Cornflakes_91 wrote: ↑
Tue Dec 19, 2017 12:52 pm
N810 wrote: ↑
Tue Dec 19, 2017 9:01 am
What about in galaxies that contain an unusual amount of nebula (Cough Josh)
The genral idea of forward facing wings is to increase maneuverability, in such relatively dense areas
of space at sublight speed might these things be usefull ?
when you are inside you dont notice that its there.
Just as Cornflakes said.
When we look at Hubble pictures of nebulae, there's a lot of magic going on. For one thing, those aren't the "real" colors. What Hubble actually does is capture photons for a while using different filters that are keyed to normal components of nebulae, such as hydrogen and ionized oxygen. Then a person maps the strengths of the photons collected to particular colors, and combines those separate images into one. The resulting colors might be close to the real visual frequency of the light that's reflected or emitted by the nebula at particular wavelengths, but they don't have to be... and that's the origin of the "Hubble palette
Another piece of magic is that we're looking at these nebulae from a great distance -- these clouds can actually span light-years. At that size, and from our distance, even our best telescopes and software tricks can't resolve the gaps between particles. So we "see" them as nearly-solid objects, when really they're extremely tenuous. As Cornflakes said, although nebulae appear dense from a long distance, when you're actually in them they're not what we'd consider dense (like fog) at all. Visually, you might not even see anything but space.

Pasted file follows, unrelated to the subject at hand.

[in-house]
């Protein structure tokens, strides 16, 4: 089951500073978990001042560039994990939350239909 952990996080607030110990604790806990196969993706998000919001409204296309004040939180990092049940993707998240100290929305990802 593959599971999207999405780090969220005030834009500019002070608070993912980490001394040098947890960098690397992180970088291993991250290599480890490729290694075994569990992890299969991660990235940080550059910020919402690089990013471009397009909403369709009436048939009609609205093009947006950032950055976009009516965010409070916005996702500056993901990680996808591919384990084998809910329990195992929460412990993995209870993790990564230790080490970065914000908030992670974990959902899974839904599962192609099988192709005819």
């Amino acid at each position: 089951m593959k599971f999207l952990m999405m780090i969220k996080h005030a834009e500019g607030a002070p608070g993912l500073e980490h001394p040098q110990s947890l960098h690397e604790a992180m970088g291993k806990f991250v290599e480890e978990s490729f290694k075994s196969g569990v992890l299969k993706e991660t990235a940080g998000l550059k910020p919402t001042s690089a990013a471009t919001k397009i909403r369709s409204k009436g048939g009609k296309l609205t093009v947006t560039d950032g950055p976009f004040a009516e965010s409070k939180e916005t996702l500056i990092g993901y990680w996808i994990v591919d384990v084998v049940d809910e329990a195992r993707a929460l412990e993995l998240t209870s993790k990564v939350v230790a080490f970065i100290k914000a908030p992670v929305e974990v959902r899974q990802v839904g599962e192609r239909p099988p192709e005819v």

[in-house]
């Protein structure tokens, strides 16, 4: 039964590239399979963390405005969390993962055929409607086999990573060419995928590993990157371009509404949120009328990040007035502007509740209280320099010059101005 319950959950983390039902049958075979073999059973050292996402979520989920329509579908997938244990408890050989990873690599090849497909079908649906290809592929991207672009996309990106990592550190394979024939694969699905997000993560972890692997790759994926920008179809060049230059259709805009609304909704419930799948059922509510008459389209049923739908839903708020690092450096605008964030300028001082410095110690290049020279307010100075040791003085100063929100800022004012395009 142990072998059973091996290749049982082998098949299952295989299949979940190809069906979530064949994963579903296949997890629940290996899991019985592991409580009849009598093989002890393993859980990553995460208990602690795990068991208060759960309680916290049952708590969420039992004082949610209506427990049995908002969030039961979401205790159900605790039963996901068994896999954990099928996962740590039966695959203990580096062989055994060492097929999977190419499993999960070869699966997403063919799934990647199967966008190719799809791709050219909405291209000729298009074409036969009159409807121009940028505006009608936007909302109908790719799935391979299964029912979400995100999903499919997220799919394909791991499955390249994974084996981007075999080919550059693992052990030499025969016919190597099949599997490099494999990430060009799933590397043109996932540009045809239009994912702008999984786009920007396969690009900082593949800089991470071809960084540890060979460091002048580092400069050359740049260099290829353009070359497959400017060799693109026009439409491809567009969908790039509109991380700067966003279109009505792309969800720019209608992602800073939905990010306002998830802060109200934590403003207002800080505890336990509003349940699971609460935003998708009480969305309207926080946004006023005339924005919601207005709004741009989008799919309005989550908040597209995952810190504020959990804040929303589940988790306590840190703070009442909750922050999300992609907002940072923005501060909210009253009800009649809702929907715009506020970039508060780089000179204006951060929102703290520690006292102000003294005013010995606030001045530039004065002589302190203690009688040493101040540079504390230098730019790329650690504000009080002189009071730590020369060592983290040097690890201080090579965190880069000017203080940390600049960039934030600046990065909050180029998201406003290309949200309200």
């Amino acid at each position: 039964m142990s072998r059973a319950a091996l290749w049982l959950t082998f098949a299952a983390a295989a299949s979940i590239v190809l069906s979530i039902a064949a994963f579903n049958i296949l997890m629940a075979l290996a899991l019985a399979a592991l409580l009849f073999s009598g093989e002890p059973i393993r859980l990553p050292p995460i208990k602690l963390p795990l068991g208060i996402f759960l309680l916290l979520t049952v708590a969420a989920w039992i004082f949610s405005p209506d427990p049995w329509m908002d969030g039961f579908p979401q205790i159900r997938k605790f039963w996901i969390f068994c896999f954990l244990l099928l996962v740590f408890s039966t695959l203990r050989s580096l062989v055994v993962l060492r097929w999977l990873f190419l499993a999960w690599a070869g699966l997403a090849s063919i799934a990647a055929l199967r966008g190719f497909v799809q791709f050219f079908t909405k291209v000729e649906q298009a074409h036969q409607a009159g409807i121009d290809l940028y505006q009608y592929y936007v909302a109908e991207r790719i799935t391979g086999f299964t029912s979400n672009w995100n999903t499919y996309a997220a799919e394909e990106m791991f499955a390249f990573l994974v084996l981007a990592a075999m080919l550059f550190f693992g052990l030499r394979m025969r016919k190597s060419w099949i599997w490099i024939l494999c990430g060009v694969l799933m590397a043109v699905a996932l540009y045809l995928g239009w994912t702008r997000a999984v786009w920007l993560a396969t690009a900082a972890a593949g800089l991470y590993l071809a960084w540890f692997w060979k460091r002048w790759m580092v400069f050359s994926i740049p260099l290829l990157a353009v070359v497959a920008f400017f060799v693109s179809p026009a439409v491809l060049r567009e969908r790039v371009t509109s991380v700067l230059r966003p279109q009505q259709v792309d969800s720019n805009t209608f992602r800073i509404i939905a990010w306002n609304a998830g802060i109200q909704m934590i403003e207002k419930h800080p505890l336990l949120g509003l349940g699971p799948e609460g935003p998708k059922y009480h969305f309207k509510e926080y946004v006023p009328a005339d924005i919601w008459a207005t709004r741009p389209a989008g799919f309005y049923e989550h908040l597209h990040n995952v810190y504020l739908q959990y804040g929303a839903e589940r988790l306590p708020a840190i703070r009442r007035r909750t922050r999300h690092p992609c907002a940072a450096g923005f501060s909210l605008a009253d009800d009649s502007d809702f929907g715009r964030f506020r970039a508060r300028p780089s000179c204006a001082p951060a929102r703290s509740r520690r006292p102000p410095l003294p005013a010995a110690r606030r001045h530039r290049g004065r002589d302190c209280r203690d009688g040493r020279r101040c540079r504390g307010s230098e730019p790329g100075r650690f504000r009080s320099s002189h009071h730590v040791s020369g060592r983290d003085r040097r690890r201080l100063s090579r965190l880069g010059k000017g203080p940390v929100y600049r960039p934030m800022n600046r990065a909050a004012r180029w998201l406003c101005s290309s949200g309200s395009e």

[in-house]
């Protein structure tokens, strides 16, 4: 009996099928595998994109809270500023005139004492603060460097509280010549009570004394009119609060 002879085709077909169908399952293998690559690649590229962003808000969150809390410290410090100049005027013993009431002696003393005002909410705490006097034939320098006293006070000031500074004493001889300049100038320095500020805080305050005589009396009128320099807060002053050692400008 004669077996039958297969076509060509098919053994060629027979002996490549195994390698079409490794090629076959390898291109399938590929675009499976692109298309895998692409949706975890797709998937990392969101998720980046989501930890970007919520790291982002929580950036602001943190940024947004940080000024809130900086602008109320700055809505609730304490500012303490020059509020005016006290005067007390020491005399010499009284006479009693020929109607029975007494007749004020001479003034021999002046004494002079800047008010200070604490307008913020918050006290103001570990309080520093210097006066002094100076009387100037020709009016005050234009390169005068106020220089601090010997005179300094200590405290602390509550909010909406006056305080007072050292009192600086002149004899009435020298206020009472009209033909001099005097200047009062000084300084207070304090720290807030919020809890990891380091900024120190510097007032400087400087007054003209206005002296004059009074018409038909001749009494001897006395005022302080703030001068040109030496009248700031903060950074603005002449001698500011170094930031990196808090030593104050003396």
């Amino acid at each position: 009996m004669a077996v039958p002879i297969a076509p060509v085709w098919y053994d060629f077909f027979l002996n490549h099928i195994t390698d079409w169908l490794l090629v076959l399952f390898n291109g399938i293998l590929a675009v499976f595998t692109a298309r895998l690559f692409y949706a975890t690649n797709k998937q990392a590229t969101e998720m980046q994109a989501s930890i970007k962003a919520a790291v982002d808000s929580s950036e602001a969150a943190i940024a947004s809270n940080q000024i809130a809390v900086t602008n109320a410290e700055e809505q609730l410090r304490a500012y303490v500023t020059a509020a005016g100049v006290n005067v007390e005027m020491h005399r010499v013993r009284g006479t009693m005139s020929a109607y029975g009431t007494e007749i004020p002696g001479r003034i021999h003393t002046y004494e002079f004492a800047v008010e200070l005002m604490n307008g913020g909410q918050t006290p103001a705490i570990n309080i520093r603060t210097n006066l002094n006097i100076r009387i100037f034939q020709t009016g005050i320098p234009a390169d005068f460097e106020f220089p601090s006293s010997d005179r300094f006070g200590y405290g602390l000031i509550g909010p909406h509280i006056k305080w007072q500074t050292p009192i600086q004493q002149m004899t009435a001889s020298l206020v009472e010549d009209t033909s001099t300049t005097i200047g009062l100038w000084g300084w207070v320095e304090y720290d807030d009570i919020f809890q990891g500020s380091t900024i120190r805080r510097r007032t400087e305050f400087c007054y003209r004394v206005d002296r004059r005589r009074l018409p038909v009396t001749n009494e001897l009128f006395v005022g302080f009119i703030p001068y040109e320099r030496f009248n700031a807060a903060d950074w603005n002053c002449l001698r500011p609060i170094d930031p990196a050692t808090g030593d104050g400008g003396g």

So what Josh is doing with his wonderful nebulae (like other space games) is indulging in a bit of artistic license. If we can see the "stuff" of nebulae as we fly through them in LT, that's a game effect, not an accurate (we think) simulation of reality.
That said, because LT's nebulae are mostly a nice visual touch (with sometimes maybe some gameplay-mechanical effects?), the idea that wings might be of some value isn't crazy. If there's enough stuff in a nebulae to see it as we fly through it, there's maybe enough stuff to make an "atmospheric" shape worth having. The idea of wings is still not entirely useful because those are meant to deliver lift in a fluid (such as air) versus gravity... and there's no gravity in regular space, so there's nothing to "lift" against. But a planar body for a spacecraft might still be useful in terms of reducing drag.
Apologies to anyone already familiar with this stuff. It's just fun to think about.